Tony Rowe

Brian: Symphony No. 2; Festival Fanfare

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AllMusic Review by Blair Sanderson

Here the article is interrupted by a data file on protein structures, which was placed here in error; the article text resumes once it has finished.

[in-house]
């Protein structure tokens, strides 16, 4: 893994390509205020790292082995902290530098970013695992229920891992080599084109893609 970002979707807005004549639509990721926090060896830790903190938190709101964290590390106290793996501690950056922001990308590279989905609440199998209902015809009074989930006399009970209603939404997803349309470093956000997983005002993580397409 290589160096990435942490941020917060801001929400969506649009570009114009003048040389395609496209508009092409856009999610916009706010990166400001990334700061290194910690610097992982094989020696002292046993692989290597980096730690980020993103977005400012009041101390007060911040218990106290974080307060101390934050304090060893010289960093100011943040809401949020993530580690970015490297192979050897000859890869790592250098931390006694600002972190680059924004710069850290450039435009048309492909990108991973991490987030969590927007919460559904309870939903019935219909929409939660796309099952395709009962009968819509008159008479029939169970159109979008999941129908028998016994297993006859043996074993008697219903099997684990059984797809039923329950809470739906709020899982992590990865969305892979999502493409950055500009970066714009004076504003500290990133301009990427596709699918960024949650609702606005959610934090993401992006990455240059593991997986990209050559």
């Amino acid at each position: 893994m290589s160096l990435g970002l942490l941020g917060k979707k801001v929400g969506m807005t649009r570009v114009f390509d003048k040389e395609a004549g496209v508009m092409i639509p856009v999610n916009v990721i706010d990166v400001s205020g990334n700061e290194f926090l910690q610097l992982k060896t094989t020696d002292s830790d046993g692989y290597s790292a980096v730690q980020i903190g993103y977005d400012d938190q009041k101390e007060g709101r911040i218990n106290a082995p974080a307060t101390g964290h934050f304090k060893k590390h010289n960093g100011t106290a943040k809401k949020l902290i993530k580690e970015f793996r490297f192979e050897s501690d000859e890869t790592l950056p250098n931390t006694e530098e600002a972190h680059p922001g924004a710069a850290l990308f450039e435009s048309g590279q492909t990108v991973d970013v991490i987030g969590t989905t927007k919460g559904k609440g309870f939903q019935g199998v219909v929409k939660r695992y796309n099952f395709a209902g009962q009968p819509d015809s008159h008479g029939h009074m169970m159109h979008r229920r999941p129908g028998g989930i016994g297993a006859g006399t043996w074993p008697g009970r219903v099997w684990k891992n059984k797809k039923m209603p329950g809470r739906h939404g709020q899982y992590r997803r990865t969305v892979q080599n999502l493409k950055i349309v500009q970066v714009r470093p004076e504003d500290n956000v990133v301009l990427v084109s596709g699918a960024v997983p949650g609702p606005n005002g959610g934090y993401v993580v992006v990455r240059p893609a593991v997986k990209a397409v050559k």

Following his stupefyingly huge Symphony No. 1 in D minor, "The Gothic" (which is famous and infamous for being the most massively scored symphony in history), Havergal Brian's immense Symphony No. 2 in E minor seems quite modest in comparison and almost reasonably laid out, though it was composed for a full-size post-Romantic orchestra and lasts on average 53 minutes. It has the standard four movements and seems quite restrained as Brian's early symphonies go, but this is still a difficult work to get through, thanks to its heavy textures, vagueness of purpose, and profoundly brooding character. While this 1996 performance by Tony Rowe and the Moscow Symphony Orchestra (previously released on Marco Polo) has sufficient clarity, depth, and energy to make things interesting some of the time, the dense harmonies, meandering melodies, subdued interludes, and inconsequential developmental sections overwhelm their best efforts and make this music hard to digest. There are occasional bright spots of sweet lyricism that may evoke Anton Bruckner, lush episodes that suggest the influence of Richard Strauss, and neurotic passages that may bring Gustav Mahler to mind. But the diffuse and mismatched materials seem organized merely by whim, not by formal necessity, and the overall effect of this dark, rambling work is not of Brucknerian sweetness, Straussian languor, or Mahlerian hysteria, but of mind-boggling confusion, due solely to its composer's inability to rein in his myriad ideas. Introducing the symphony on this disc is the very short Festival Fanfare for brass, a piece of such concision and simplicity that it points up the excesses of the main work on the program. This recording is highly recommended for hardcore Brian devotées, but others may find it a tough slog and easy to skip.

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